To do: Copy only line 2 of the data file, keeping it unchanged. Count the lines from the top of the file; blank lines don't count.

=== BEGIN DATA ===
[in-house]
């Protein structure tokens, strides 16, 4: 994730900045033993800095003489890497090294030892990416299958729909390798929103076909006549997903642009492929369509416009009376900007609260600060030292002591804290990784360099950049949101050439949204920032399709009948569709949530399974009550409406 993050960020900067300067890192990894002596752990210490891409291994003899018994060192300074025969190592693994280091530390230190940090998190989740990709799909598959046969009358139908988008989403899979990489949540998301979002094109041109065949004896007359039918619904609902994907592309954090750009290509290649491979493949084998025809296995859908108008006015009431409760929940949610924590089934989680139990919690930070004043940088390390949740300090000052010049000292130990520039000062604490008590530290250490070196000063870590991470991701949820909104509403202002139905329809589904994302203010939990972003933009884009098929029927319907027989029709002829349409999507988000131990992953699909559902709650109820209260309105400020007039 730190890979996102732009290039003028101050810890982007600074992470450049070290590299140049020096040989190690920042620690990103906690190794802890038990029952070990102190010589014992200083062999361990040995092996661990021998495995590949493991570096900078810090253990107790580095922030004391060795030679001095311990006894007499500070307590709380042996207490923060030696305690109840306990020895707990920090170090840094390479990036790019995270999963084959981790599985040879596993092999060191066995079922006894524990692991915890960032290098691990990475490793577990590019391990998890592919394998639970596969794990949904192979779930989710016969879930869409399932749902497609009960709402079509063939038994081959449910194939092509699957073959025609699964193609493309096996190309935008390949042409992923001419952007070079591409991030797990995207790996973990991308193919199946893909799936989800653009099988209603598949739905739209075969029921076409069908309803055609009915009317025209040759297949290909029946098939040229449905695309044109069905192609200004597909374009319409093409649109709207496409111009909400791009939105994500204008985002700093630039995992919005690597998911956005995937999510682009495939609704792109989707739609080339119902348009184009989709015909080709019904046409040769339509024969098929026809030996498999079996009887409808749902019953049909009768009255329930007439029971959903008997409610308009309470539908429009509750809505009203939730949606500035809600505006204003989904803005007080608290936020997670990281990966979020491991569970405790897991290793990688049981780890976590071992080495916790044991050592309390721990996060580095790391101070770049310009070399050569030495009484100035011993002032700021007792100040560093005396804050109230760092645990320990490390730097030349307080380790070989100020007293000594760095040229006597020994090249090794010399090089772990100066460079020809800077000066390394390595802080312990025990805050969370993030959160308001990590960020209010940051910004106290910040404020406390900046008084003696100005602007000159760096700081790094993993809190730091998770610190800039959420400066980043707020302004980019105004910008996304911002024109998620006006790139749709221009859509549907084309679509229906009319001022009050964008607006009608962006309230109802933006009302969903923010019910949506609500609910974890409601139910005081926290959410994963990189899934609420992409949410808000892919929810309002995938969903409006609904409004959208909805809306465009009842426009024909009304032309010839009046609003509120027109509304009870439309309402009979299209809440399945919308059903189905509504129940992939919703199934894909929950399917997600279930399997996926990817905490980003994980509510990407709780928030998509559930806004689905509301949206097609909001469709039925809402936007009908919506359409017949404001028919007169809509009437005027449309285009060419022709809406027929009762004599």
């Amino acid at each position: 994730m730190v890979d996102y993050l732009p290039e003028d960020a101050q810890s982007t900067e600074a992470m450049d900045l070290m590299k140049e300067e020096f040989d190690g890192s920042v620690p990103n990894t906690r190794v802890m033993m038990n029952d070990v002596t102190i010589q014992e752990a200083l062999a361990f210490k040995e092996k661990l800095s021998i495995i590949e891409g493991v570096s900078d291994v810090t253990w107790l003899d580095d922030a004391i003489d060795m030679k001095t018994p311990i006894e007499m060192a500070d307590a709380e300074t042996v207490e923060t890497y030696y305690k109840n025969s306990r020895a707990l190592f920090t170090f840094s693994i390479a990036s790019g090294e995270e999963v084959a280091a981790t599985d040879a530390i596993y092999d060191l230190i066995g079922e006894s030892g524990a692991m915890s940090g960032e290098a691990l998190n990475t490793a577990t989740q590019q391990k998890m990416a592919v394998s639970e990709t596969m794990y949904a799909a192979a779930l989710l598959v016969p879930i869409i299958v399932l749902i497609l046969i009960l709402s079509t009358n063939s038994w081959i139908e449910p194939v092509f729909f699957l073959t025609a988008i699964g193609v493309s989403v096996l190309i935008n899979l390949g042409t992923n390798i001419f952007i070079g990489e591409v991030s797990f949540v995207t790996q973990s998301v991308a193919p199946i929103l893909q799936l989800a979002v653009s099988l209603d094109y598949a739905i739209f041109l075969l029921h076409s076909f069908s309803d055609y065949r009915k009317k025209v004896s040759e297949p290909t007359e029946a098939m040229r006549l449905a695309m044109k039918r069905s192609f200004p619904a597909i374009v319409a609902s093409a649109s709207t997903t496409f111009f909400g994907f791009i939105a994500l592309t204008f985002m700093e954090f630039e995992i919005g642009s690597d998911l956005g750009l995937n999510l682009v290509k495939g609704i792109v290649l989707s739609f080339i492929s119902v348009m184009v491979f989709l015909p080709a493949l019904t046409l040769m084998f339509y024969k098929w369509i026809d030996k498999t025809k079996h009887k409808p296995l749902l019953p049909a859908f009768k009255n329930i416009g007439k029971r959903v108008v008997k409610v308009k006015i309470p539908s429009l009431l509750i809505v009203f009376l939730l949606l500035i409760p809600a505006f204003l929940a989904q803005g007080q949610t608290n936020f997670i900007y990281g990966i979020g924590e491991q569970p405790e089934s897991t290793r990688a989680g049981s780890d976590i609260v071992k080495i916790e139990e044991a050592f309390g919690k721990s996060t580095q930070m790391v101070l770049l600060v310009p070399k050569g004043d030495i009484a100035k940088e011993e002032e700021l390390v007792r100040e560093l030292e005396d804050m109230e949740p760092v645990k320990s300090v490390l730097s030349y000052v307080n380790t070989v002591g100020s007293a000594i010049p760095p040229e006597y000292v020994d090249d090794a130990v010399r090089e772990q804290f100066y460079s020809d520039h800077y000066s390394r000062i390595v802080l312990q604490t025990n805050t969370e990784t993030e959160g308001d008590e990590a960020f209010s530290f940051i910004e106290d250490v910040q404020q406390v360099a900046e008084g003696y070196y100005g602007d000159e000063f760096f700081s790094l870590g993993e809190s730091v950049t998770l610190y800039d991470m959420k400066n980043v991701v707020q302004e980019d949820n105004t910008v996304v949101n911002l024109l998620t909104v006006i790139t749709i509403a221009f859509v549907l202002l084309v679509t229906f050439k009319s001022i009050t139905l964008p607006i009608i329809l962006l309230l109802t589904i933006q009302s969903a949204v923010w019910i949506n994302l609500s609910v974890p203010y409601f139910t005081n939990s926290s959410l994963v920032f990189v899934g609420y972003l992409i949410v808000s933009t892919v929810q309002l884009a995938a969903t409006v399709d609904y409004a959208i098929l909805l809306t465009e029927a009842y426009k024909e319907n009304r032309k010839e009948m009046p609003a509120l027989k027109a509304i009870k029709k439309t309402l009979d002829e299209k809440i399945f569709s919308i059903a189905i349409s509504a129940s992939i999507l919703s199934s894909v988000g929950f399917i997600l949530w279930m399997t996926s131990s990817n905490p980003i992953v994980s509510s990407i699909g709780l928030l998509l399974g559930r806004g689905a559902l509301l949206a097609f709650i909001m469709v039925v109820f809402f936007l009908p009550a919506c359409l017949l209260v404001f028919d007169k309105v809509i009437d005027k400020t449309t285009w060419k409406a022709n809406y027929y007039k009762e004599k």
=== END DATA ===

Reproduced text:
């Protein structure tokens, strides 16, 4: 994730900045033993800095003489890497090294030892990416299958729909390798929103076909006549997903642009492929369509416009009376900007609260600060030292002591804290990784360099950049949101050439949204920032399709009948569709949530399974009550409406 993050960020900067300067890192990894002596752990210490891409291994003899018994060192300074025969190592693994280091530390230190940090998190989740990709799909598959046969009358139908988008989403899979990489949540998301979002094109041109065949004896007359039918619904609902994907592309954090750009290509290649491979493949084998025809296995859908108008006015009431409760929940949610924590089934989680139990919690930070004043940088390390949740300090000052010049000292130990520039000062604490008590530290250490070196000063870590991470991701949820909104509403202002139905329809589904994302203010939990972003933009884009098929029927319907027989029709002829349409999507988000131990992953699909559902709650109820209260309105400020007039 730190890979996102732009290039003028101050810890982007600074992470450049070290590299140049020096040989190690920042620690990103906690190794802890038990029952070990102190010589014992200083062999361990040995092996661990021998495995590949493991570096900078810090253990107790580095922030004391060795030679001095311990006894007499500070307590709380042996207490923060030696305690109840306990020895707990920090170090840094390479990036790019995270999963084959981790599985040879596993092999060191066995079922006894524990692991915890960032290098691990990475490793577990590019391990998890592919394998639970596969794990949904192979779930989710016969879930869409399932749902497609009960709402079509063939038994081959449910194939092509699957073959025609699964193609493309096996190309935008390949042409992923001419952007070079591409991030797990995207790996973990991308193919199946893909799936989800653009099988209603598949739905739209075969029921076409069908309803055609009915009317025209040759297949290909029946098939040229449905695309044109069905192609200004597909374009319409093409649109709207496409111009909400791009939105994500204008985002700093630039995992919005690597998911956005995937999510682009495939609704792109989707739609080339119902348009184009989709015909080709019904046409040769339509024969098929026809030996498999079996009887409808749902019953049909009768009255329930007439029971959903008997409610308009309470539908429009509750809505009203939730949606500035809600505006204003989904803005007080608290936020997670990281990966979020491991569970405790897991290793990688049981780890976590071992080495916790044991050592309390721990996060580095790391101070770049310009070399050569030495009484100035011993002032700021007792100040560093005396804050109230760092645990320990490390730097030349307080380790070989100020007293000594760095040229006597020994090249090794010399090089772990100066460079020809800077000066390394390595802080312990025990805050969370993030959160308001990590960020209010940051910004106290910040404020406390900046008084003696100005602007000159760096700081790094993993809190730091998770610190800039959420400066980043707020302004980019105004910008996304911002024109998620006006790139749709221009859509549907084309679509229906009319001022009050964008607006009608962006309230109802933006009302969903923010019910949506609500609910974890409601139910005081926290959410994963990189899934609420992409949410808000892919929810309002995938969903409006609904409004959208909805809306465009009842426009024909009304032309010839009046609003509120027109509304009870439309309402009979299209809440399945919308059903189905509504129940992939919703199934894909929950399917997600279930399997996926990817905490980003994980509510990407709780928030998509559930806004689905509301949206097609909001469709039925809402936007009908919506359409017949404001028919007169809509009437005027449309285009060419022709809406027929009762004599």